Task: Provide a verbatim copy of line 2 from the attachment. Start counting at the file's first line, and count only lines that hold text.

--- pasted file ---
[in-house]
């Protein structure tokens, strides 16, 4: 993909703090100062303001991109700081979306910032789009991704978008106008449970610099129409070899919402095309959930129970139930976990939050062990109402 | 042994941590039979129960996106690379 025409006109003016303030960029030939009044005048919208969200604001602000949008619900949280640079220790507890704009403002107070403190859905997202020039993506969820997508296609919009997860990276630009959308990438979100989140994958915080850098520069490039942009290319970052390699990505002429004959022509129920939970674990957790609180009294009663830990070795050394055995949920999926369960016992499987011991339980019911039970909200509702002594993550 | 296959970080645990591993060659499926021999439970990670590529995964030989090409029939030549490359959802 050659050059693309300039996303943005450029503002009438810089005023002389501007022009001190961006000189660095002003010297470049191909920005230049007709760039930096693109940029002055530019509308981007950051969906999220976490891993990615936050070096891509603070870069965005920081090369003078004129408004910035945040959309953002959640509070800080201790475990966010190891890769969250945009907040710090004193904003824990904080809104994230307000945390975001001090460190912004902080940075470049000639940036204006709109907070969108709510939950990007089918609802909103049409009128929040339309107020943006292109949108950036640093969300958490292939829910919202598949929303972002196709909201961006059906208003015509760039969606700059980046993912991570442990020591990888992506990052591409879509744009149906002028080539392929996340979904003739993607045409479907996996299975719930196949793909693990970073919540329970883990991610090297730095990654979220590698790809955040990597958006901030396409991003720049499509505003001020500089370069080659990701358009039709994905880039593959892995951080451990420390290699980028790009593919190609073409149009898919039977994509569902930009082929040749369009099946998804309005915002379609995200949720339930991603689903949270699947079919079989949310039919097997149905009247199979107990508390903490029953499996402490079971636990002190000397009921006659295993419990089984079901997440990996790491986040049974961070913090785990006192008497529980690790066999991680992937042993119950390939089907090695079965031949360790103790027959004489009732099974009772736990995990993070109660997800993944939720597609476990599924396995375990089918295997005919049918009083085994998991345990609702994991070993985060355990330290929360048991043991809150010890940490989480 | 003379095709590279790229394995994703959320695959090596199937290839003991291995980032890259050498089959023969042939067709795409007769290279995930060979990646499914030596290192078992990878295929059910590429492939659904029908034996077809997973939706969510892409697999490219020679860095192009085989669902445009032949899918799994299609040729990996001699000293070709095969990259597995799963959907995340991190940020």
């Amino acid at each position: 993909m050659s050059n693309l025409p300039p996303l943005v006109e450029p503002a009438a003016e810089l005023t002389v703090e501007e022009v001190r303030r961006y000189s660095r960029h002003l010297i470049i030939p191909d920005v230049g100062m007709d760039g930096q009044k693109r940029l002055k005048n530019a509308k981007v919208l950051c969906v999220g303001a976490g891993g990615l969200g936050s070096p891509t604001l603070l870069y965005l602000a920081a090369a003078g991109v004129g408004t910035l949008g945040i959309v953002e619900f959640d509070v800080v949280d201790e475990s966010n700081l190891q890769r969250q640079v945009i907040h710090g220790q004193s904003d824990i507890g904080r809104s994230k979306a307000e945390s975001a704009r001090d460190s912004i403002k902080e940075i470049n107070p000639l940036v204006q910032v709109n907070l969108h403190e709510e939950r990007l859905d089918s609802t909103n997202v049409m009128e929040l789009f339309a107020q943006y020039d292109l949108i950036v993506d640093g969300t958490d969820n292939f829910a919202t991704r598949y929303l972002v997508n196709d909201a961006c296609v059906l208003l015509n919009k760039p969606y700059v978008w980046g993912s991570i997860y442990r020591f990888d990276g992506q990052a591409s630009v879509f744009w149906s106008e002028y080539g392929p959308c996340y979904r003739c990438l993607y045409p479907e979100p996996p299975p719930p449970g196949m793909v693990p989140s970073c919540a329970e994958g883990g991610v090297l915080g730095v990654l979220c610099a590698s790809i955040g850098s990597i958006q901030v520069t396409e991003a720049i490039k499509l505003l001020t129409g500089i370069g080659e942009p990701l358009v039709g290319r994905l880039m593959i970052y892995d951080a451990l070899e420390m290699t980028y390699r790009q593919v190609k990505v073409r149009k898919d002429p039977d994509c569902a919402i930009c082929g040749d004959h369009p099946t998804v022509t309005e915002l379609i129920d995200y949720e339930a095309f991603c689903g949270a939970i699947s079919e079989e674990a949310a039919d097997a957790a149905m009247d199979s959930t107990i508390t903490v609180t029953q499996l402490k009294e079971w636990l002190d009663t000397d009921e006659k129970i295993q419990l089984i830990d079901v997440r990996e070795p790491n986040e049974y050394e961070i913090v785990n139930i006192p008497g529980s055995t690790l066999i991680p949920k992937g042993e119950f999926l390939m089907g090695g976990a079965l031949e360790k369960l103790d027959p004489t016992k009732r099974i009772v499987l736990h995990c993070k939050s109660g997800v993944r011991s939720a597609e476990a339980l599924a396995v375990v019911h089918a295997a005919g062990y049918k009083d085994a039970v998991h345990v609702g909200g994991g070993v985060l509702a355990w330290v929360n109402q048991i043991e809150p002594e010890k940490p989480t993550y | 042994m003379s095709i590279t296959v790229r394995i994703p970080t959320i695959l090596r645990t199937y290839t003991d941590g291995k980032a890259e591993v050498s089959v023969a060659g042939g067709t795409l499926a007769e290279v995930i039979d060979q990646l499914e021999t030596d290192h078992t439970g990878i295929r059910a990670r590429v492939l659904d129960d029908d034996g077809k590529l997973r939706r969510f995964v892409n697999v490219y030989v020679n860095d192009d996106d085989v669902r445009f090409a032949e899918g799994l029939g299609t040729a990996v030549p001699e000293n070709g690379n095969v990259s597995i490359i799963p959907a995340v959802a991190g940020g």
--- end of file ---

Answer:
């Protein structure tokens, strides 16, 4: 993909703090100062303001991109700081979306910032789009991704978008106008449970610099129409070899919402095309959930129970139930976990939050062990109402 | 042994941590039979129960996106690379 025409006109003016303030960029030939009044005048919208969200604001602000949008619900949280640079220790507890704009403002107070403190859905997202020039993506969820997508296609919009997860990276630009959308990438979100989140994958915080850098520069490039942009290319970052390699990505002429004959022509129920939970674990957790609180009294009663830990070795050394055995949920999926369960016992499987011991339980019911039970909200509702002594993550 | 296959970080645990591993060659499926021999439970990670590529995964030989090409029939030549490359959802 050659050059693309300039996303943005450029503002009438810089005023002389501007022009001190961006000189660095002003010297470049191909920005230049007709760039930096693109940029002055530019509308981007950051969906999220976490891993990615936050070096891509603070870069965005920081090369003078004129408004910035945040959309953002959640509070800080201790475990966010190891890769969250945009907040710090004193904003824990904080809104994230307000945390975001001090460190912004902080940075470049000639940036204006709109907070969108709510939950990007089918609802909103049409009128929040339309107020943006292109949108950036640093969300958490292939829910919202598949929303972002196709909201961006059906208003015509760039969606700059980046993912991570442990020591990888992506990052591409879509744009149906002028080539392929996340979904003739993607045409479907996996299975719930196949793909693990970073919540329970883990991610090297730095990654979220590698790809955040990597958006901030396409991003720049499509505003001020500089370069080659990701358009039709994905880039593959892995951080451990420390290699980028790009593919190609073409149009898919039977994509569902930009082929040749369009099946998804309005915002379609995200949720339930991603689903949270699947079919079989949310039919097997149905009247199979107990508390903490029953499996402490079971636990002190000397009921006659295993419990089984079901997440990996790491986040049974961070913090785990006192008497529980690790066999991680992937042993119950390939089907090695079965031949360790103790027959004489009732099974009772736990995990993070109660997800993944939720597609476990599924396995375990089918295997005919049918009083085994998991345990609702994991070993985060355990330290929360048991043991809150010890940490989480 | 003379095709590279790229394995994703959320695959090596199937290839003991291995980032890259050498089959023969042939067709795409007769290279995930060979990646499914030596290192078992990878295929059910590429492939659904029908034996077809997973939706969510892409697999490219020679860095192009085989669902445009032949899918799994299609040729990996001699000293070709095969990259597995799963959907995340991190940020």